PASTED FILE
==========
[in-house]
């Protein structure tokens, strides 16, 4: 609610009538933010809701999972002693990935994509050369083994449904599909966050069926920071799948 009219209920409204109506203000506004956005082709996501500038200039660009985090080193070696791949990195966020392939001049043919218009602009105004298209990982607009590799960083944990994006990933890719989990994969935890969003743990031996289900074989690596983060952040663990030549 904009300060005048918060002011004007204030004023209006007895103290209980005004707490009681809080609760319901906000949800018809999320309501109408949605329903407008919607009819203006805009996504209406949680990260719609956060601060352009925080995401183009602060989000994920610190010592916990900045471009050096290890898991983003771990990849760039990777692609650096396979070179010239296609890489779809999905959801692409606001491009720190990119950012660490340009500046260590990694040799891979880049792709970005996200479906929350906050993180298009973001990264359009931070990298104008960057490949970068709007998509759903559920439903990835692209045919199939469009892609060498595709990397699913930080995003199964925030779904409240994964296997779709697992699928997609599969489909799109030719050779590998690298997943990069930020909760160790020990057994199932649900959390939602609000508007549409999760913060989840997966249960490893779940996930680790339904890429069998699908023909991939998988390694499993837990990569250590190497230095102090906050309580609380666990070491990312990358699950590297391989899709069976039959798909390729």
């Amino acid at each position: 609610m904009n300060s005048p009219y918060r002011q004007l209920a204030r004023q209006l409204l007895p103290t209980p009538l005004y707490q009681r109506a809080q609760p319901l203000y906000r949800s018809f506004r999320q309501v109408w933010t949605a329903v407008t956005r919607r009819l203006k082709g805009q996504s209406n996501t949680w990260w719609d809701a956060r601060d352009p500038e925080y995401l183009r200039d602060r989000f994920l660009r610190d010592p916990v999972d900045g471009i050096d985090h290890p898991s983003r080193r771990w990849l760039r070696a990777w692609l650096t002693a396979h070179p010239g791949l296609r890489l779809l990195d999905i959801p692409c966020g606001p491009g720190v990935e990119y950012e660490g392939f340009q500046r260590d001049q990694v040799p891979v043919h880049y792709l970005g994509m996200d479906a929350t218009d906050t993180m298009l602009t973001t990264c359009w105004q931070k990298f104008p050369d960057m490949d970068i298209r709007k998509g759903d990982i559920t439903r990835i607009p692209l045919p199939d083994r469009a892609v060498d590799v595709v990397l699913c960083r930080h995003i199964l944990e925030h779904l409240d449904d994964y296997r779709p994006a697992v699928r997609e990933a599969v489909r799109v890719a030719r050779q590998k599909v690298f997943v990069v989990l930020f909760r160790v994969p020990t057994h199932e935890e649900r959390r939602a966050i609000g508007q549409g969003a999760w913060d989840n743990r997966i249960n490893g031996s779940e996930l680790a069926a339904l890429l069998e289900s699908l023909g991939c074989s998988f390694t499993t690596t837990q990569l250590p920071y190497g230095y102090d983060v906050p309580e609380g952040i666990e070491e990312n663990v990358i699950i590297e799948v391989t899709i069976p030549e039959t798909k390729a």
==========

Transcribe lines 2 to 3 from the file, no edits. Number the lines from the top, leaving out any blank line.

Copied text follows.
């Protein structure tokens, strides 16, 4: 609610009538933010809701999972002693990935994509050369083994449904599909966050069926920071799948 009219209920409204109506203000506004956005082709996501500038200039660009985090080193070696791949990195966020392939001049043919218009602009105004298209990982607009590799960083944990994006990933890719989990994969935890969003743990031996289900074989690596983060952040663990030549 904009300060005048918060002011004007204030004023209006007895103290209980005004707490009681809080609760319901906000949800018809999320309501109408949605329903407008919607009819203006805009996504209406949680990260719609956060601060352009925080995401183009602060989000994920610190010592916990900045471009050096290890898991983003771990990849760039990777692609650096396979070179010239296609890489779809999905959801692409606001491009720190990119950012660490340009500046260590990694040799891979880049792709970005996200479906929350906050993180298009973001990264359009931070990298104008960057490949970068709007998509759903559920439903990835692209045919199939469009892609060498595709990397699913930080995003199964925030779904409240994964296997779709697992699928997609599969489909799109030719050779590998690298997943990069930020909760160790020990057994199932649900959390939602609000508007549409999760913060989840997966249960490893779940996930680790339904890429069998699908023909991939998988390694499993837990990569250590190497230095102090906050309580609380666990070491990312990358699950590297391989899709069976039959798909390729």
């Amino acid at each position: 609610m904009n300060s005048p009219y918060r002011q004007l209920a204030r004023q209006l409204l007895p103290t209980p009538l005004y707490q009681r109506a809080q609760p319901l203000y906000r949800s018809f506004r999320q309501v109408w933010t949605a329903v407008t956005r919607r009819l203006k082709g805009q996504s209406n996501t949680w990260w719609d809701a956060r601060d352009p500038e925080y995401l183009r200039d602060r989000f994920l660009r610190d010592p916990v999972d900045g471009i050096d985090h290890p898991s983003r080193r771990w990849l760039r070696a990777w692609l650096t002693a396979h070179p010239g791949l296609r890489l779809l990195d999905i959801p692409c966020g606001p491009g720190v990935e990119y950012e660490g392939f340009q500046r260590d001049q990694v040799p891979v043919h880049y792709l970005g994509m996200d479906a929350t218009d906050t993180m298009l602009t973001t990264c359009w105004q931070k990298f104008p050369d960057m490949d970068i298209r709007k998509g759903d990982i559920t439903r990835i607009p692209l045919p199939d083994r469009a892609v060498d590799v595709v990397l699913c960083r930080h995003i199964l944990e925030h779904l409240d449904d994964y296997r779709p994006a697992v699928r997609e990933a599969v489909r799109v890719a030719r050779q590998k599909v690298f997943v990069v989990l930020f909760r160790v994969p020990t057994h199932e935890e649900r959390r939602a966050i609000g508007q549409g969003a999760w913060d989840n743990r997966i249960n490893g031996s779940e996930l680790a069926a339904l890429l069998e289900s699908l023909g991939c074989s998988f390694t499993t690596t837990q990569l250590p920071y190497g230095y102090d983060v906050p309580e609380g952040i666990e070491e990312n663990v990358i699950i590297e799948v391989t899709i069976p030549e039959t798909k390729a």